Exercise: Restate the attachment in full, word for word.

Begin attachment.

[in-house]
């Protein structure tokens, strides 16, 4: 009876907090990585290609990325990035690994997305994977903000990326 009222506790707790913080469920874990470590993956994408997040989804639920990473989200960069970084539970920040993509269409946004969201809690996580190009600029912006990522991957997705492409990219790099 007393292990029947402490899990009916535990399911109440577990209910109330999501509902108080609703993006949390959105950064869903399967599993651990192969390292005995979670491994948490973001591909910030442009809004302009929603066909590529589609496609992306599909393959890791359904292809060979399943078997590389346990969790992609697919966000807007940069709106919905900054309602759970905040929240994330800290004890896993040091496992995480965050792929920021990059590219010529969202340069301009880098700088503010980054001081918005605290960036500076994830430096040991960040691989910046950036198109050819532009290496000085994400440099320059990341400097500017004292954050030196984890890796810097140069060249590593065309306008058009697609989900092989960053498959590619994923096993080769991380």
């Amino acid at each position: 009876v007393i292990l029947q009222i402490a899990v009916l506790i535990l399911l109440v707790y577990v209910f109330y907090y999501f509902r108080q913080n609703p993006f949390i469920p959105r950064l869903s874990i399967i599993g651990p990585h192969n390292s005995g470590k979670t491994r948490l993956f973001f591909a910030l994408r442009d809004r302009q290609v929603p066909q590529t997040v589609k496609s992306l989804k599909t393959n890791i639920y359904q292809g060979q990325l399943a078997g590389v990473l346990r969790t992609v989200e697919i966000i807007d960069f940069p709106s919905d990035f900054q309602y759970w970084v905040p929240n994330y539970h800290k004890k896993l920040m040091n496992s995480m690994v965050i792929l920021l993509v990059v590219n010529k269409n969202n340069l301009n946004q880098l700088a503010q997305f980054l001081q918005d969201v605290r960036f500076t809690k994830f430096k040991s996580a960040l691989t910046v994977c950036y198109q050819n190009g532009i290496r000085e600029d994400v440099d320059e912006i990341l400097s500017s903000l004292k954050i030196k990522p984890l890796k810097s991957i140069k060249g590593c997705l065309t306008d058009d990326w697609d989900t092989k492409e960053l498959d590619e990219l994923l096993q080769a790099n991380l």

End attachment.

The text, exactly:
[in-house]
């Protein structure tokens, strides 16, 4: 009876907090990585290609990325990035690994997305994977903000990326 009222506790707790913080469920874990470590993956994408997040989804639920990473989200960069970084539970920040993509269409946004969201809690996580190009600029912006990522991957997705492409990219790099 007393292990029947402490899990009916535990399911109440577990209910109330999501509902108080609703993006949390959105950064869903399967599993651990192969390292005995979670491994948490973001591909910030442009809004302009929603066909590529589609496609992306599909393959890791359904292809060979399943078997590389346990969790992609697919966000807007940069709106919905900054309602759970905040929240994330800290004890896993040091496992995480965050792929920021990059590219010529969202340069301009880098700088503010980054001081918005605290960036500076994830430096040991960040691989910046950036198109050819532009290496000085994400440099320059990341400097500017004292954050030196984890890796810097140069060249590593065309306008058009697609989900092989960053498959590619994923096993080769991380």
């Amino acid at each position: 009876v007393i292990l029947q009222i402490a899990v009916l506790i535990l399911l109440v707790y577990v209910f109330y907090y999501f509902r108080q913080n609703p993006f949390i469920p959105r950064l869903s874990i399967i599993g651990p990585h192969n390292s005995g470590k979670t491994r948490l993956f973001f591909a910030l994408r442009d809004r302009q290609v929603p066909q590529t997040v589609k496609s992306l989804k599909t393959n890791i639920y359904q292809g060979q990325l399943a078997g590389v990473l346990r969790t992609v989200e697919i966000i807007d960069f940069p709106s919905d990035f900054q309602y759970w970084v905040p929240n994330y539970h800290k004890k896993l920040m040091n496992s995480m690994v965050i792929l920021l993509v990059v590219n010529k269409n969202n340069l301009n946004q880098l700088a503010q997305f980054l001081q918005d969201v605290r960036f500076t809690k994830f430096k040991s996580a960040l691989t910046v994977c950036y198109q050819n190009g532009i290496r000085e600029d994400v440099d320059e912006i990341l400097s500017s903000l004292k954050i030196k990522p984890l890796k810097s991957i140069k060249g590593c997705l065309t306008d058009d990326w697609d989900t092989k492409e960053l498959d590619e990219l994923l096993q080769a790099n991380l």